Otten and his team used a different approach. They looked for a single molecule that is stable and that can accept or donate electrons and could, therefore, be used on both sides of the battery. The most promising compound was a Blatter radical, a bipolar organic compound that can either accept or donate an electron in a redox reaction. 'The molecule that we selected was also intrinsically stable,' says Otten.
They tested the compound in a small electrochemical cell. It worked well and remained stable over 275 charge/discharge cycles. 'We need to bring this up to thousands of cycles; however, our experiments are a proof of concept. It is possible to make a symmetrical flow battery that has good stability.' The organic Blatter radical is relatively easy to make and although it is currently not produced in industry, scale-up should be possible.
'Another advantage of our symmetrical design is that it is not a big problem if some of our compound crosses the membrane during use,' explains Otten. 'This could result in a slightly higher volume in one of the tanks but any imbalance is easily restored by simply reversing the polarity.' During their tests, they have shown that this indeed works as predicted. Other experimental designs of symmetrical batteries were not stable enough to get the number of cycles needed to prove this.
The next step is to create a water-soluble version of the Blatter radicals. Most flow cells are designed for water-based fluids, since water is cheap and not flammable. 'PhD students in my group are already working on this.' A further step is to increase the stability and solubility of the Blatter radical and test it on a larger scale. Otten: 'The crucial test is to see whether our compounds will be stable enough for commercial applications.'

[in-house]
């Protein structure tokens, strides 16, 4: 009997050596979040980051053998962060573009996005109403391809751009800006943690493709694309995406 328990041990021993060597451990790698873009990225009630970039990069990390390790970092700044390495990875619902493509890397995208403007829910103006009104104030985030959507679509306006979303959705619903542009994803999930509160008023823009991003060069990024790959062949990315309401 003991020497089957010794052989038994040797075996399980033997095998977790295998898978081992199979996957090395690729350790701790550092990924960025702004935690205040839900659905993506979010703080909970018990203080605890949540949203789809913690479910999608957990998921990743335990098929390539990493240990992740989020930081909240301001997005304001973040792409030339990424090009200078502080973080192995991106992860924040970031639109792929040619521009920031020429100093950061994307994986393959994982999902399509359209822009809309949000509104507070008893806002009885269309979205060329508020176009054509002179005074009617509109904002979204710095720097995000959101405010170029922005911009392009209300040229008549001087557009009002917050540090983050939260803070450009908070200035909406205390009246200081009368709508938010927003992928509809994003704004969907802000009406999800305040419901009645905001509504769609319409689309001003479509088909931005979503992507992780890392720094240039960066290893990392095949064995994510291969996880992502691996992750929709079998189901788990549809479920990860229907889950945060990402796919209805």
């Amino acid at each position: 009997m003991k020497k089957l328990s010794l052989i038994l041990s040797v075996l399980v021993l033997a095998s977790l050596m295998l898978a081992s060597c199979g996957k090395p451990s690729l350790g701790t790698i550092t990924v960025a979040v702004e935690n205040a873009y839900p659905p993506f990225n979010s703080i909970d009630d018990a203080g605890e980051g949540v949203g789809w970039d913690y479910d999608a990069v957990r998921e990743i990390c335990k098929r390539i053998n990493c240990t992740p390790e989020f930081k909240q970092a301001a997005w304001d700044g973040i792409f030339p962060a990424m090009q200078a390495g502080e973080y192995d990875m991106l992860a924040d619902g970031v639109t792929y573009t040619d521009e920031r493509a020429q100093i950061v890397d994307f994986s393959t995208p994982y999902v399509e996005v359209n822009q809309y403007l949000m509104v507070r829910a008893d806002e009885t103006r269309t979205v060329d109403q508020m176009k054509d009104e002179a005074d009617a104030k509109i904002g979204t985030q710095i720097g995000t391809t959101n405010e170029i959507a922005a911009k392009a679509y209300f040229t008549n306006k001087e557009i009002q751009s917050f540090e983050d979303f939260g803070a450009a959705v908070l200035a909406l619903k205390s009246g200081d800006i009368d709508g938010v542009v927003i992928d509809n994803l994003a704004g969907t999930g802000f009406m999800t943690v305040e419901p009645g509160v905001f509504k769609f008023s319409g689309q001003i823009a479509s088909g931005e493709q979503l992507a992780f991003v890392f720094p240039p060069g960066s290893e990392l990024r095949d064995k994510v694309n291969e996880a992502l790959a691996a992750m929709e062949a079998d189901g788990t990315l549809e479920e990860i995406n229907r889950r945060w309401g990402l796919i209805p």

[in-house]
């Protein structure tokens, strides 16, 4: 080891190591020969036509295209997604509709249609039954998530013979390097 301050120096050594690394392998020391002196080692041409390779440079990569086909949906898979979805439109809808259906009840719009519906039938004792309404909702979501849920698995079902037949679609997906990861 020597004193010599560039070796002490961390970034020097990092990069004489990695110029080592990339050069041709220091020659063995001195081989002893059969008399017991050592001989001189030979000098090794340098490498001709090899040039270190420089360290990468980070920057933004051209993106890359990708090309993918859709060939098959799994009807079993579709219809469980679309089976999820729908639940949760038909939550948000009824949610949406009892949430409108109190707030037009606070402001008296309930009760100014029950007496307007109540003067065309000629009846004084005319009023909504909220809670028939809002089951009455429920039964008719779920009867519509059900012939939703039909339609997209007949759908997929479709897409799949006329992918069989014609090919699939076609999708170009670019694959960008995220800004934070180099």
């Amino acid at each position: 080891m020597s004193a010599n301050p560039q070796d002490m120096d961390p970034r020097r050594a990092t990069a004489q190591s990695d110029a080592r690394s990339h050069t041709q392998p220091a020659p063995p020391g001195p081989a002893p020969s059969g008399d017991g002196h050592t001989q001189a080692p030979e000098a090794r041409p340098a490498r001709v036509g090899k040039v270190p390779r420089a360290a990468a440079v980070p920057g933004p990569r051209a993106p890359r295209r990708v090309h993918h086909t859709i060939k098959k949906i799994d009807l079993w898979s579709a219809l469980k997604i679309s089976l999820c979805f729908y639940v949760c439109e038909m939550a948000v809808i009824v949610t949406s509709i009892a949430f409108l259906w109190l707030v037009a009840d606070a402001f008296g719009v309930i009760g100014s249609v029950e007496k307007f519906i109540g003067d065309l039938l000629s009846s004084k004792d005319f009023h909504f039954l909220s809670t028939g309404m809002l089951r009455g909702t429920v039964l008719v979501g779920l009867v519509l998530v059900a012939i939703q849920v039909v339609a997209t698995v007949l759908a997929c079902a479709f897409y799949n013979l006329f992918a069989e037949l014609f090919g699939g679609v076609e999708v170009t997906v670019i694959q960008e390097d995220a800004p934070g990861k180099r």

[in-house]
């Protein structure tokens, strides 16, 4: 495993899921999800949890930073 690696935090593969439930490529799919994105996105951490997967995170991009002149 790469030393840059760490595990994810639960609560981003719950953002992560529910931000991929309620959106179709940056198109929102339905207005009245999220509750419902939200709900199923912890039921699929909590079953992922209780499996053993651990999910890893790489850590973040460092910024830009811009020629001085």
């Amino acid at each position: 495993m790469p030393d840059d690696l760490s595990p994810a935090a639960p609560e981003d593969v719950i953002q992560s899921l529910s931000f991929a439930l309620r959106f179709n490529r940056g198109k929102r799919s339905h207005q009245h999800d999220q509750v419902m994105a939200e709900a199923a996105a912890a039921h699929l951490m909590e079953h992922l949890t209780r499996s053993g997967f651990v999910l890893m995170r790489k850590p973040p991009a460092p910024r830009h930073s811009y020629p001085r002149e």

Hot News / Related to recommend
  • 2023 - 09 - 28
    Click on the number of times: 0
    source:ScienceNewsExploresA rare earth element is one of 17 elements on the periodic table. These 17 metals include 15 “lanthanides.” Those are elements 57 to 71. Scandium (element 21) and yttrium (el...
  • 2023 - 09 - 26
    Click on the number of times: 0
    source:SASKTODAYREGINA — Immigration and Career Training and Trade and Export Development Minister Jeremy Harrison, is leading a delegation to the United Kingdom (UK) and Poland.The mission's focu...
  • 2023 - 09 - 25
    Click on the number of times: 0
    source:malaymailKUALA LUMPUR, Sept 21 — A member of the Dewan Negara suggested today that the government set up an agency, body or government-linked company (GLC) to supervise and manage all rare eart...
  • 2023 - 09 - 22
    Click on the number of times: 1
    source:subscribeOD6 Metals looks set to turbocharge the hulking resource at its Splinter Rock project in Esperance after revealing new rare earths assays with grades of up to 4159 parts per million to...
  • Copyright ©Copyright 2018 2020 Shanghai rare earth association All Rights Reserved Shanghai ICP NO.2020034223
    the host:Shanghai Association of Rare Earth the guide:Shanghai Development and Application Office of Rare Earth the organizer:Shanghai rare earth industry promotion center